What Corbynomics should look like right now

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Labour's inability is hard to comprehend. It's slaughtered in local elections. It is four weeks from a general election. And its big idea? Increase the tax on those earning £80,000 who are already paying what they owe. Very politely, I despair.

I am not arguing against more progressive taxation. I am in favour of it. I am instead arguing three things. One is that hitting those already paying is not the brightest idea, even if they are in the top five per cent of the income stream. The second is that economics is not everything. The third is that where economics is the issue talking something more than tax may be appropriate for once.

Let's be clear, earning £80,000 makes you well off. It's a privilege. It affords things many can't enjoy. So I am having no truck with the argument that those earning that much aren't well off. But, those who do so and who are employed (and quite a lot will be) are already paying their taxes. And they are likely to be the ones paying most of any increase. This makes the move poorly targeted in election terms. The country is not seething about the pay of head teachers, hospital consultants, university professors (yes, that's me) and higher, but still mid-tier, managers. So there is precisely no sympathy gained from targeting them, and some antipathy generated.

The country is instead angry about low corporation tax rates.

And low taxes on returns to wealth.

And tax abuse.

So the offer should be to raise corporation tax.

And to equalise the capital gains tax and income tax rates.

And to make sure that every small company pays its taxes, in full, by ending the abuse of limited liability.

It could be about an additional tax on rents so that they are taxed at the same rate as work when national insurance is included. And that rate could be applied to all investment income and the so-called dividend tax could then be scrapped.

Those taxes would work. And be fair. And popular.

As would some moves to reduce allowances for higher rate tax payers (pension relief to 30% would be a start) also hit the right justice targets. After all, why should the savings of the well-off be subsidised more than those of everyone else?

These moves look left wing. They target non-earned income. And abusers. They increase equality. They raise revenue. They only alienate Tories. It's really not hard to work this stuff out.

But then there's the issue of whether tax should be centre stage. People aren't voting on tax, after all. They're voting in Brexit. And Labour is saying nothing at all about what Brexit might do for Britain under their leadership.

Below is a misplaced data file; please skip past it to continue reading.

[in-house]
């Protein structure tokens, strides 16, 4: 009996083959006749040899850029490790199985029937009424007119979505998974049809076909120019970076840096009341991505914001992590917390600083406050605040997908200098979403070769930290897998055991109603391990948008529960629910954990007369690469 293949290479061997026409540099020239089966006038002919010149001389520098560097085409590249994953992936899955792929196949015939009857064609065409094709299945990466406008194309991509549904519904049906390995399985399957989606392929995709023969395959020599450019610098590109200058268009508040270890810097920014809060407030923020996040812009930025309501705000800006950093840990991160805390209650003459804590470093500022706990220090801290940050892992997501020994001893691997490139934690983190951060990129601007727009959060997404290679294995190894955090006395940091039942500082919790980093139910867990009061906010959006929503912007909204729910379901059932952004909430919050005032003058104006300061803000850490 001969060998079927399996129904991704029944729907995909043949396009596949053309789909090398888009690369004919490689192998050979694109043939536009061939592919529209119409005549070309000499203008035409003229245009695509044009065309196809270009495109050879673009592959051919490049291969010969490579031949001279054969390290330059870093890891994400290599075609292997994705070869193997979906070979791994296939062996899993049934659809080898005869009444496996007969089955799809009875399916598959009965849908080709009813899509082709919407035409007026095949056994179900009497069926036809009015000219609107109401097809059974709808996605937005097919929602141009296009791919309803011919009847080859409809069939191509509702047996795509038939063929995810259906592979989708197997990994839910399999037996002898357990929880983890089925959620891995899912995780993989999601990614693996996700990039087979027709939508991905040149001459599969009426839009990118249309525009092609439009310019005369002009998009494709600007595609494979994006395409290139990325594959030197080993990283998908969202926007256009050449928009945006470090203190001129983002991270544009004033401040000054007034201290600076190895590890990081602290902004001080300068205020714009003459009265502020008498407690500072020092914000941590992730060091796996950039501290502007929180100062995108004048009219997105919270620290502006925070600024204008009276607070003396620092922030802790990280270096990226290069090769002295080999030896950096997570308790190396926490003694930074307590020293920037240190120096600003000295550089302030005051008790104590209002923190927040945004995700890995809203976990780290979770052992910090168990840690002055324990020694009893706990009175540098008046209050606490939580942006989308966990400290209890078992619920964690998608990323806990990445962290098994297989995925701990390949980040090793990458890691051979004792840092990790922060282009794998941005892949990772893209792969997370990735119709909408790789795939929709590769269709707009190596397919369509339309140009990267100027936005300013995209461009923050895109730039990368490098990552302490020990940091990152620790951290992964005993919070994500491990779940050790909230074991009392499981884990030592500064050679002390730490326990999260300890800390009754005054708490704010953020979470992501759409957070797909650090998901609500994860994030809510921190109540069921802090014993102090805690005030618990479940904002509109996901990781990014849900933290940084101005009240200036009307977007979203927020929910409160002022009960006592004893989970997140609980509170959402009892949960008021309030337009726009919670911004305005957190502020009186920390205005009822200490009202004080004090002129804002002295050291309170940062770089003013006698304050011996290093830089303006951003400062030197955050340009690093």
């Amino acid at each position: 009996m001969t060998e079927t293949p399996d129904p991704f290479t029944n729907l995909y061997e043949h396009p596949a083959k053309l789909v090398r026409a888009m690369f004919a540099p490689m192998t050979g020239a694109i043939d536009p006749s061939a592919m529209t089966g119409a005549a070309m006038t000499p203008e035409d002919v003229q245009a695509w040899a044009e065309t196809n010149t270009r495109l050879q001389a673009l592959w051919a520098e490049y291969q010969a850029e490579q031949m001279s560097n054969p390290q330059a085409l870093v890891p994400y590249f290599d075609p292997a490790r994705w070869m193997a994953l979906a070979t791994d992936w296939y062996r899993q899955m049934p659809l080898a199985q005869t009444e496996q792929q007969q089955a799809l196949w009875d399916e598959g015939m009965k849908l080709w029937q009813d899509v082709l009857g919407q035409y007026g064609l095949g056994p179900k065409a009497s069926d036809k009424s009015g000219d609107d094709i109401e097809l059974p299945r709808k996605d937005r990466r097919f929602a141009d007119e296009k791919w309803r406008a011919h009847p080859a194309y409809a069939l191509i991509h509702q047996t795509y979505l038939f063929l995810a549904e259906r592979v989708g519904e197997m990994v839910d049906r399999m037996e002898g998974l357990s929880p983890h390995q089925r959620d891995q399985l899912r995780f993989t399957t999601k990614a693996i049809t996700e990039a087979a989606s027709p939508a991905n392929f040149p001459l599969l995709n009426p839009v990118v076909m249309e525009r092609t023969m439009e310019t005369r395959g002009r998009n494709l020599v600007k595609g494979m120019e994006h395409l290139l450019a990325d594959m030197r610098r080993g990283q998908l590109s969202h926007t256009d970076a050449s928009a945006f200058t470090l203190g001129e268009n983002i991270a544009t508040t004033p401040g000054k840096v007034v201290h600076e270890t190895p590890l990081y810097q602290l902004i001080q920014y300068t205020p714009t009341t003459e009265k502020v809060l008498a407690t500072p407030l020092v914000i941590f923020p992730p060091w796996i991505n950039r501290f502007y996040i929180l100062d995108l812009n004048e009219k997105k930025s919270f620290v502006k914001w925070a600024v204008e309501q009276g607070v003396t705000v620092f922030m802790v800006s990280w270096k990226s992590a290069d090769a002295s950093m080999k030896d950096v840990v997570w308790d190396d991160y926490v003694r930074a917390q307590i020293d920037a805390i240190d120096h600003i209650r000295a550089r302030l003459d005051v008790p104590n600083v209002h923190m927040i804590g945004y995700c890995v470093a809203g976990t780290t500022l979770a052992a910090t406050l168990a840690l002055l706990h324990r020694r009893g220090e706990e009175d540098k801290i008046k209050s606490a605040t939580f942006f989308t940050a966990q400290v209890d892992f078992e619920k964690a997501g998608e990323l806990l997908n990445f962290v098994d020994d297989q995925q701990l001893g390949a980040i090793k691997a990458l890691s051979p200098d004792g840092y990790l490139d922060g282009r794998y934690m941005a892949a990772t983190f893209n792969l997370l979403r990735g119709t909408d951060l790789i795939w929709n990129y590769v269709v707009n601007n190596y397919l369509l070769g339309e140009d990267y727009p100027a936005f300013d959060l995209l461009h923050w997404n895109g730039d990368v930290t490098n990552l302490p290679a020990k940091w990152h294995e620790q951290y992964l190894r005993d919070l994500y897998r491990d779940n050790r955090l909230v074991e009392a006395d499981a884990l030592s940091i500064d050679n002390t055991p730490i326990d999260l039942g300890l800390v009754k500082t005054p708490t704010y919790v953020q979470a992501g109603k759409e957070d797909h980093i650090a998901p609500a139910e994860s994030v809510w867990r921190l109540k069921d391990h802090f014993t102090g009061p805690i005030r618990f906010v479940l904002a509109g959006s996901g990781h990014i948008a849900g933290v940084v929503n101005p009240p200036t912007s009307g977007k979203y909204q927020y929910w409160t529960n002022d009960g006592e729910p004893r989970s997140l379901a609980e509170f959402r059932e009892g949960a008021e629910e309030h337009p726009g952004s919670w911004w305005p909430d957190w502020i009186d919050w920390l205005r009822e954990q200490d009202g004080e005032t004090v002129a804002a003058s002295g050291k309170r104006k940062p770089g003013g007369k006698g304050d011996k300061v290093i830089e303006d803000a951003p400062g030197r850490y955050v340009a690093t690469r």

It's not saying Brexit might make it easier to control the banks.

It's not saying Brexit let's the UK stop some tax abuses such as Luxleaks style arrangements.

It's also not saying Brexit lets us stop unfair competition from tax havens.

And it's not saying Brexit will permit easier enforcement of UK rules on migrant labour to level the playing field in work.

I have no idea why.

But most of all Labour is not making an economic case for a post Brexit era.

So it's not saying that after Brexit Labour could require that 20% of all pension contributions be invested in UK job and wealth creating programmes as a condition of the tax relief that they enjoy. The last time I looked that would raise $16 billion a year for housing, green and innovation investment in the UK.

Nor is it saying that Labour could use QE to buy out ruinous PFI schemes, but I have no idea why not.

And it's not saying that Labour could, after Brexit, offer a national savings ISA that would invest in the UK, paying 2% per annum tax free to £5,000 of interest a year. Sure that's more than the cost of government borrowing, but after inflation it's a net zero cost to the government and the best savings product on the market. This would see money pour in. And what could it be used for? Start with social housing and the Green New Deal plus a dedicated transport fund. It also provides regional investment funds for each devolved government and region - and people can direct their money to the area they want. Think that what that could do. Pension saving would also be allowed in this fund. Cash would be liberated for the future investing in what we need now.

This gets the economy going again. And how is a return made? If we can't make 2% on housing, energy, transport and providing equity and loan investment for British business I respectfully suggest we're in deeper trouble than anyone is acknowledging or critics are talking nonsense.

This is what Corbynomics should look like. Getting tax right and selling it as a deal whilst exploiting Brexit to build a whole new future by investing in high quality jobs in this country making things we really need.

And this is precisely what Corbynomics does not look like right now and as the person who invented most of what it was meant to be I have a right to say so.

But I'm not expecting to be listened to. John McDonnell never did that. I hate to say it, but he's just not left wing enough to do the right thing for Labour. He'd rather play with the austerity narrative and talk about who will pay for balancing the books. And that's what makes me despair of Labour's hopes right now.